Definition of ethereal
- this smallest, most ethereal, and daintiest of birds
- —William Beebe
Theme music by Joshua Stamper ©2006 New Jerusalem Music/ASCAP
The windows give the church an ethereal glow.
that ethereal attribute that every performer should have—charisma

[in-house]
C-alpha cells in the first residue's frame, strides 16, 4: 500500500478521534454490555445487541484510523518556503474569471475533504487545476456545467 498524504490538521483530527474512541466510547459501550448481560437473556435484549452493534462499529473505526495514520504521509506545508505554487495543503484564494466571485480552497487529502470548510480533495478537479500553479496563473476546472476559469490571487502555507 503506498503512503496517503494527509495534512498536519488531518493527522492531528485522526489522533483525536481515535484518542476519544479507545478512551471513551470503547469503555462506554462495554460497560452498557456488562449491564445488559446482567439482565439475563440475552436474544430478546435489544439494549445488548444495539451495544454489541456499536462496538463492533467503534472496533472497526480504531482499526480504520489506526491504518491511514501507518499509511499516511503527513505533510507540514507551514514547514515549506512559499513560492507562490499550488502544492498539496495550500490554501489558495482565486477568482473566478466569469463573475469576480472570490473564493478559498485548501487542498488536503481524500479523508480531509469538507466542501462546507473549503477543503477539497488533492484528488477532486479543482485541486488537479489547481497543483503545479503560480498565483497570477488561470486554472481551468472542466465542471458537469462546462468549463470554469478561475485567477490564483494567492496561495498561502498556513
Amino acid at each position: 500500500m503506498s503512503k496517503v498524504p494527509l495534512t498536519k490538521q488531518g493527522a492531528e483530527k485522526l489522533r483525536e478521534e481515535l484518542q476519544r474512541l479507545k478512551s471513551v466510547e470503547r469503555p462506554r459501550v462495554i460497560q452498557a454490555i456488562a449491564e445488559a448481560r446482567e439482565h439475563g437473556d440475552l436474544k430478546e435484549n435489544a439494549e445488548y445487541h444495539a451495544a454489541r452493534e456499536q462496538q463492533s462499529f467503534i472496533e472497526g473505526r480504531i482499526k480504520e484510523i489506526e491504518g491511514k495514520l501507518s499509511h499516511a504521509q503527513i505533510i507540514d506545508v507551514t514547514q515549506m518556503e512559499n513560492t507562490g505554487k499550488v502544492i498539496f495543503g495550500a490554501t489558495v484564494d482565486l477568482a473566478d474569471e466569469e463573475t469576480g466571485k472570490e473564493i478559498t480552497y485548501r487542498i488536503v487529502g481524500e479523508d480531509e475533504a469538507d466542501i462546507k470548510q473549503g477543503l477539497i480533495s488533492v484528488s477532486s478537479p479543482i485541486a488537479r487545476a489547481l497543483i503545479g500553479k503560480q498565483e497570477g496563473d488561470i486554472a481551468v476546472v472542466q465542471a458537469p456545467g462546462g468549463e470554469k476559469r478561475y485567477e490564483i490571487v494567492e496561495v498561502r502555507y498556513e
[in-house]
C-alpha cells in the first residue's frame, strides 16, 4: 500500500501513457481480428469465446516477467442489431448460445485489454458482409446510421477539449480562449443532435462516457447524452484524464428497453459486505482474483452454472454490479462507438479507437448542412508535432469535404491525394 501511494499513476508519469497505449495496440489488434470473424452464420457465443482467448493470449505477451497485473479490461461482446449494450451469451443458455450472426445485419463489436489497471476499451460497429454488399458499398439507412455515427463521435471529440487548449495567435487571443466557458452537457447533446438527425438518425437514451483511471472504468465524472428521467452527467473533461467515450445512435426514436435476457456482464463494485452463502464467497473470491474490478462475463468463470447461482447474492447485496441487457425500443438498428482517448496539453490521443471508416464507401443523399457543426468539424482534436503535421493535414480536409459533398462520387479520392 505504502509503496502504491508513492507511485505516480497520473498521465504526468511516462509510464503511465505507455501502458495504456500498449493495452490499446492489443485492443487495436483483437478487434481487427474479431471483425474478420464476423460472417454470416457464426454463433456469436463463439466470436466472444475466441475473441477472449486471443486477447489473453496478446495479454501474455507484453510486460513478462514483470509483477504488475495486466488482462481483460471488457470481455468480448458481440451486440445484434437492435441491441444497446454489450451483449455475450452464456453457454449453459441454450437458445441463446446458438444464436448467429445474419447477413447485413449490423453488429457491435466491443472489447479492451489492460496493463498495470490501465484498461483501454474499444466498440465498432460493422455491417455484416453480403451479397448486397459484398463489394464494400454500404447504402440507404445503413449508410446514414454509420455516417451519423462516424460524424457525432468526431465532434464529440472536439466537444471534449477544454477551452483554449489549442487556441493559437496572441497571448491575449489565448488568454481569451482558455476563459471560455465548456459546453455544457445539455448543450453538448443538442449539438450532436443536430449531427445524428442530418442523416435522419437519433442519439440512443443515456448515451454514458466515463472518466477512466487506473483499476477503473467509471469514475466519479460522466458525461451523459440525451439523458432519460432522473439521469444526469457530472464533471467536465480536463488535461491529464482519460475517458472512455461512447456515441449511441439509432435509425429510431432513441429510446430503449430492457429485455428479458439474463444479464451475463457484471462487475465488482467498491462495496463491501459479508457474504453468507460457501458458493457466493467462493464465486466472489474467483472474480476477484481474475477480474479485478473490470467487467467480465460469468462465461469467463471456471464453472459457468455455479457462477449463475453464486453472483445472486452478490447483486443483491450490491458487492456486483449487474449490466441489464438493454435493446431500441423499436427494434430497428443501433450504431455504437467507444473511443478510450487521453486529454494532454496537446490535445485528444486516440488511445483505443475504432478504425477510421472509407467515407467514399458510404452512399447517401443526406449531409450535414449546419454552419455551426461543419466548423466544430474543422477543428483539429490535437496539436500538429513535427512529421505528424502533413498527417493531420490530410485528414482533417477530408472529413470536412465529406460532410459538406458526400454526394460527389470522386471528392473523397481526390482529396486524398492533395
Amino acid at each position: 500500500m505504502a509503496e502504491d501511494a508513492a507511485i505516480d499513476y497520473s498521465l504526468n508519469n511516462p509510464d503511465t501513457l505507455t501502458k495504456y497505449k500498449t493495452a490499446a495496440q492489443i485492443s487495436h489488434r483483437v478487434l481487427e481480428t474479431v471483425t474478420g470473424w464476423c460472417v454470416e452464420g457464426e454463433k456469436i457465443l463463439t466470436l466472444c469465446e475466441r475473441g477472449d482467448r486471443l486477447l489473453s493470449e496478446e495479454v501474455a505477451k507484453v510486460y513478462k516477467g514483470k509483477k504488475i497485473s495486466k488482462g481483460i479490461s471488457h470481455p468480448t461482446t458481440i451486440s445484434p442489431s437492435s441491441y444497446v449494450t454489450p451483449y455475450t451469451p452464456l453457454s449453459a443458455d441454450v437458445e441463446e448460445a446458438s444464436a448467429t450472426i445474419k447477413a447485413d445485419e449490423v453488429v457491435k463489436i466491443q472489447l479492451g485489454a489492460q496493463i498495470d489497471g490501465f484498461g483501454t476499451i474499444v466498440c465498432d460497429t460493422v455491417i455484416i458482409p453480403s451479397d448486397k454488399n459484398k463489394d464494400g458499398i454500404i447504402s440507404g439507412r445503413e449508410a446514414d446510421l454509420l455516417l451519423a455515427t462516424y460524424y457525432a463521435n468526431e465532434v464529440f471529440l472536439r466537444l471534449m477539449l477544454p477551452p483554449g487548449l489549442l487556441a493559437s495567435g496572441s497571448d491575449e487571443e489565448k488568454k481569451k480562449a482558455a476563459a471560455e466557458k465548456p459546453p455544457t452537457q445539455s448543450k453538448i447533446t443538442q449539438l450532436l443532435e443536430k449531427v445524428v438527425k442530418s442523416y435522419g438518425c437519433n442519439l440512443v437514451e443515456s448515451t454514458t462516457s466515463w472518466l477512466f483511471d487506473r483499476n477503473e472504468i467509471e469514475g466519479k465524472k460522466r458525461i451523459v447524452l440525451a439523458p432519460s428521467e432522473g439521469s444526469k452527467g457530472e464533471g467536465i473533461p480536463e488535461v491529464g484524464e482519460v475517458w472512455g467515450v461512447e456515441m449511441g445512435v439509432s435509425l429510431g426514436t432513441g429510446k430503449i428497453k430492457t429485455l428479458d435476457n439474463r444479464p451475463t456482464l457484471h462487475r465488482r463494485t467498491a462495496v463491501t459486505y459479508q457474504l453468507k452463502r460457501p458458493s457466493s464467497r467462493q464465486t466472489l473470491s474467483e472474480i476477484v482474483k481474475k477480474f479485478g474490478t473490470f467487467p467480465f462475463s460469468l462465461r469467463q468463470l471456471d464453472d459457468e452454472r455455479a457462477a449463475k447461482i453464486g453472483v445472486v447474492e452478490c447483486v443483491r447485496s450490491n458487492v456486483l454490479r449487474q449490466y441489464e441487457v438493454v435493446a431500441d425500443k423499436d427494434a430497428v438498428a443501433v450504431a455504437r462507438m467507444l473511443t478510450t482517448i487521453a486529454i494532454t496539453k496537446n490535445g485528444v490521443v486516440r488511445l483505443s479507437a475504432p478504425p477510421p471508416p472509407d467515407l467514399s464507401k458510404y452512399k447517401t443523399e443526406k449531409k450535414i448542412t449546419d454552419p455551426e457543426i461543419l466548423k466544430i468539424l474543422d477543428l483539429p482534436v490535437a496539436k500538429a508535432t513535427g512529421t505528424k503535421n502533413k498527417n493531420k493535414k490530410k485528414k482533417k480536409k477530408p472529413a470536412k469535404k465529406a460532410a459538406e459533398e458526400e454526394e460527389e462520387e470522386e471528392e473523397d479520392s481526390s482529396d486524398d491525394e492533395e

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If you're burning to know the history of "ethereal," you're in the right spirit to fully understand that word's etymology. The ancient Greeks believed that the Earth was composed of earth, air, fire, and water, but that the heavens and its denizens were made of a purer, less tangible substance known as either "ether" or "quintessence." Ether was often described as an invisible light or fire, and its name derives from the Greek aithein, a verb meaning "to ignite" or "to blaze." When "ethereal," the adjective kin of "ether," debuted in English in the 1500s, it referred specifically to regions beyond the Earth, but it gradually came to refer to anything heavenly or airy.
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